2. Invest in a deep Butler sink
A Belfast or butler sink cited on a kitchen island is the classic choice for a period home, and restored reclaimed versions, in particular, are highly prized. If you want to make more of a statement, opt for a rustic copper sink. There is a wide choice when it comes to taps. Swan-neck designs are practical and lend classic elegance. Bridge taps are more ornate and work in characterful schemes. Bib or pillar taps are less practical than mixer taps, but lend a simple, retro look. Don’t be afraid to add a modern twist to the kitchen with a striking contemporary design, perhaps a sleek shape in a warm rose gold finish.
3. Incorporate both sink and stove
There is no need to compromise when it comes to kitchen designs for islands. When designing a chef's kitchen, Eggersmann Design’s (opens in new tab) creative director Gary Singer often includes both stoves and sinks on his kitchen islands for the ultimate chef kitchen experience.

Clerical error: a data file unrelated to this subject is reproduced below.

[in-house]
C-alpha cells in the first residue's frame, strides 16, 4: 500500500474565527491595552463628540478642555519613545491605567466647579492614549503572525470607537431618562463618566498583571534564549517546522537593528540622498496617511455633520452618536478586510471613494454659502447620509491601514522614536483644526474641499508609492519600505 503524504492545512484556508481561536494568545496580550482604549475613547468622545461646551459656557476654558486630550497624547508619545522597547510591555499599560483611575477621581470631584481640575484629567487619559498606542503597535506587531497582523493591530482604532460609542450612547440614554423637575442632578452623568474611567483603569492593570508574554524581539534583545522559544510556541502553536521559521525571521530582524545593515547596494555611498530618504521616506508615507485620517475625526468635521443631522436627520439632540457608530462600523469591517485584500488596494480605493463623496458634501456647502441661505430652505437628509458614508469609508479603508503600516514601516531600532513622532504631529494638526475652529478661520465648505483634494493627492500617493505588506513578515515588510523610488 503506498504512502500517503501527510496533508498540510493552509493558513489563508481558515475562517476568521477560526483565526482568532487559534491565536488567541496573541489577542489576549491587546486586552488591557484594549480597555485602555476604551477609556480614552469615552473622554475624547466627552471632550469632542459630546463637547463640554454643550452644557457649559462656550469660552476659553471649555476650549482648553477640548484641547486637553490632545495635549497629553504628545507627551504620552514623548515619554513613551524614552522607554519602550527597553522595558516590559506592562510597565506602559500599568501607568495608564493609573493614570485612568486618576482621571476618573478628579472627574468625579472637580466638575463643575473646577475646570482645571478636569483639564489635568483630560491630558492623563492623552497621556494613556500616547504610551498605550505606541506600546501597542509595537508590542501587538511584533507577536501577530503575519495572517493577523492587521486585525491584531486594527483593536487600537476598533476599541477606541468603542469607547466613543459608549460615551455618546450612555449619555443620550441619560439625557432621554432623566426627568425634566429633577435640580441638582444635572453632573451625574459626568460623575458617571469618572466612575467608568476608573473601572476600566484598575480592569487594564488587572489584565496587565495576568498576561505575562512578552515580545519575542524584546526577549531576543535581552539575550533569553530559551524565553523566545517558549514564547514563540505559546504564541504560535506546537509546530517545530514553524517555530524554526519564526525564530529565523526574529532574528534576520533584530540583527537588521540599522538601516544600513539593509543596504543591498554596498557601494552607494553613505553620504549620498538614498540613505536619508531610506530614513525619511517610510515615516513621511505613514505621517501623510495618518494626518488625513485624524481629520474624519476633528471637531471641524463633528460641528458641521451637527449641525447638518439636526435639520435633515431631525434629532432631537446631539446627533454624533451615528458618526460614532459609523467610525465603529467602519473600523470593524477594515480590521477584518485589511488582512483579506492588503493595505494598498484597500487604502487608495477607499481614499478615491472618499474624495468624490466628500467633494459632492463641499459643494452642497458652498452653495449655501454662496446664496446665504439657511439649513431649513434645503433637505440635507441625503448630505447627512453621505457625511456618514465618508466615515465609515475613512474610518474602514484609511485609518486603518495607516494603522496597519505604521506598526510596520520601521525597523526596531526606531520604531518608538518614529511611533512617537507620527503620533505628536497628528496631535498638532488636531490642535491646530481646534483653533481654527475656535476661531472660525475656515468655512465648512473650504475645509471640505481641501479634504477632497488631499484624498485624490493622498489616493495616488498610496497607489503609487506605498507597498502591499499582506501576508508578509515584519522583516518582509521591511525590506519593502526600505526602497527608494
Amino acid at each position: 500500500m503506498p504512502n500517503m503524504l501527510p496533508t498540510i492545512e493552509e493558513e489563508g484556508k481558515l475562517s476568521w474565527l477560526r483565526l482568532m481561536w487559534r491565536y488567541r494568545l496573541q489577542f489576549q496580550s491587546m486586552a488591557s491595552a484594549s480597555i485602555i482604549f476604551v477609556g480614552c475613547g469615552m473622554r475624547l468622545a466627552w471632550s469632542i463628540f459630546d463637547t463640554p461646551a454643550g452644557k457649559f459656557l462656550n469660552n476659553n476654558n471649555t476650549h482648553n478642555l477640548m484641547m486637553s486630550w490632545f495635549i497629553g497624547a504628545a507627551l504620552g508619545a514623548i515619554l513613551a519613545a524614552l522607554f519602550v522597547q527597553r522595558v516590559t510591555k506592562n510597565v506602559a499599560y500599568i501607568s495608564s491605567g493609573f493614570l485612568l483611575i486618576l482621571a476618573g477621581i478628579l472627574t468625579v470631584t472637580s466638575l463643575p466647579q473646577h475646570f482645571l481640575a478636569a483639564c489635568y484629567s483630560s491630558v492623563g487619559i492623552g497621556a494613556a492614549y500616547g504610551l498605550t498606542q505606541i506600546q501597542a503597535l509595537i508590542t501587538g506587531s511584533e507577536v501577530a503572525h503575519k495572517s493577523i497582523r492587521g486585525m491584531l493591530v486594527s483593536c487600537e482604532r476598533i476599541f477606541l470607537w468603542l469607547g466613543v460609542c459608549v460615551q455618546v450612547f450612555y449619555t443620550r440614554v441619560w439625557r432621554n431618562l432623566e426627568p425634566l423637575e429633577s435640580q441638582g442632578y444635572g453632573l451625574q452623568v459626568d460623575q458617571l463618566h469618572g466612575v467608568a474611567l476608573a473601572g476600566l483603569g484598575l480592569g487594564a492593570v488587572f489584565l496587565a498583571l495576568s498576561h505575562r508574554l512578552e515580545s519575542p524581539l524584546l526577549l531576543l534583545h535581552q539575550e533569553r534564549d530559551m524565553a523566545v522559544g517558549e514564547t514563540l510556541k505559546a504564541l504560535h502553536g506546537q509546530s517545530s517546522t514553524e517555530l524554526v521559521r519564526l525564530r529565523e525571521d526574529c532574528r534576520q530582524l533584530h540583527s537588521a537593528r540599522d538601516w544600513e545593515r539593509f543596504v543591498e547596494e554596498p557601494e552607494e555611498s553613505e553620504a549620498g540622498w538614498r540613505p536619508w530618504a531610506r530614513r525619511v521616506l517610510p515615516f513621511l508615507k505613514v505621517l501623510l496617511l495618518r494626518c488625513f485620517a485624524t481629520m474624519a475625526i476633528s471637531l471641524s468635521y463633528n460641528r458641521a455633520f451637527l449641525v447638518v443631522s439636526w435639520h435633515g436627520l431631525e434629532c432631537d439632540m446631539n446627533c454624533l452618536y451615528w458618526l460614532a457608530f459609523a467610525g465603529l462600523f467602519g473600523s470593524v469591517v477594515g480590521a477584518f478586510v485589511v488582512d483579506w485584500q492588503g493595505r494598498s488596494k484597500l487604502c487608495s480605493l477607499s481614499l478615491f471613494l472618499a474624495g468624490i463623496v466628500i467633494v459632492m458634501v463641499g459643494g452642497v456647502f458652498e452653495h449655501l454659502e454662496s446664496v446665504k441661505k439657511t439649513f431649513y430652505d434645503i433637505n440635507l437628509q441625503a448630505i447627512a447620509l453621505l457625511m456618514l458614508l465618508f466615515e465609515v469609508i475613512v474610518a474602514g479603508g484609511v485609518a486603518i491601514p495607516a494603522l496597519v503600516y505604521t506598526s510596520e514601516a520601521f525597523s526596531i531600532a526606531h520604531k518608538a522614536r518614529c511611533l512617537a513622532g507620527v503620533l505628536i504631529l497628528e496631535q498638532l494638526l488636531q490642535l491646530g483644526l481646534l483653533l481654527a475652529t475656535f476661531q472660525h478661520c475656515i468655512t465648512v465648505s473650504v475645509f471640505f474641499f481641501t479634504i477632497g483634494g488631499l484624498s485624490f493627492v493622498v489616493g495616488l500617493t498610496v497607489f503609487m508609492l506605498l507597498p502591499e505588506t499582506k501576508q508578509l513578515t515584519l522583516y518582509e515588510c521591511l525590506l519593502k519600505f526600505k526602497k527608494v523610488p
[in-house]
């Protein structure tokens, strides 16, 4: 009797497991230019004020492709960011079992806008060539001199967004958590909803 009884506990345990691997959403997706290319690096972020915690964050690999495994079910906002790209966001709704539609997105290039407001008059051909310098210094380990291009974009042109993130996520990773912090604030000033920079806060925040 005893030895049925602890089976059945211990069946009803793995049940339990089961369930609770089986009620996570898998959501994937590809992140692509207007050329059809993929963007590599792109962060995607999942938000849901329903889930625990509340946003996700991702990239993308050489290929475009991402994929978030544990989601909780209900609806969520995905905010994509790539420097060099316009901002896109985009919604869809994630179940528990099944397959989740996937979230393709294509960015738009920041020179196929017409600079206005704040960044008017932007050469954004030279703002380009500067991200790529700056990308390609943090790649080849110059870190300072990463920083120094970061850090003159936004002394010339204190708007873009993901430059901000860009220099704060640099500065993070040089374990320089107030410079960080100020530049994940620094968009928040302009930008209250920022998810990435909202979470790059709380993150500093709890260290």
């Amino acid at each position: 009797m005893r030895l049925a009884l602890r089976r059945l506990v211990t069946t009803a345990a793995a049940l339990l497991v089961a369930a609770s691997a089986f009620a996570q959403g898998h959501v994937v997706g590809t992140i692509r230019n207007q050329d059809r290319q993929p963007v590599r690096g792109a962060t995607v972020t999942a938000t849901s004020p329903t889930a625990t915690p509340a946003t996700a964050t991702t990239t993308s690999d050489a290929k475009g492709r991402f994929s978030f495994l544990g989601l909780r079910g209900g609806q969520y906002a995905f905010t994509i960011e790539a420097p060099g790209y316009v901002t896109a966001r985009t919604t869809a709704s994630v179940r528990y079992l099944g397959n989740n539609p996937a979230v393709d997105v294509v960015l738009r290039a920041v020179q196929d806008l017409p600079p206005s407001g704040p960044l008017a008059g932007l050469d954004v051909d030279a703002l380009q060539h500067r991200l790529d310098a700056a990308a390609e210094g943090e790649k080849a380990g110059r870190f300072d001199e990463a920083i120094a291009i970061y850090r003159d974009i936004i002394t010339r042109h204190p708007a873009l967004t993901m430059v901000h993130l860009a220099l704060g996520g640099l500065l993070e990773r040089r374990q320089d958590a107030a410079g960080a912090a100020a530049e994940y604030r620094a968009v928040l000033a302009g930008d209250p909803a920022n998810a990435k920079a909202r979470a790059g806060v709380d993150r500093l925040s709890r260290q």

‘Kitchen islands must be flexible and accommodate appliances. A combination of gas burners, steel plates, and induction hobs will cover all bases, while a large kitchen sink is essential to complete the pro-chef-style culinary theatre,’ says Camille Syren, chef de projects, La Cornue (opens in new tab).
Jennifer is the Digital Editor at Homes & Gardens. Having worked in the interiors industry for a number of years, spanning many publications, she now hones her digital prowess on the 'best interiors website' in the world. Multi-skilled, Jennifer has worked in PR and marketing, and the occasional dabble in the social media, commercial and e-commerce space. Over the years, she has written about every area of the home, from compiling design houses from some of the best interior designers in the world to sourcing celebrity homes, reviewing appliances and even the odd news story or two.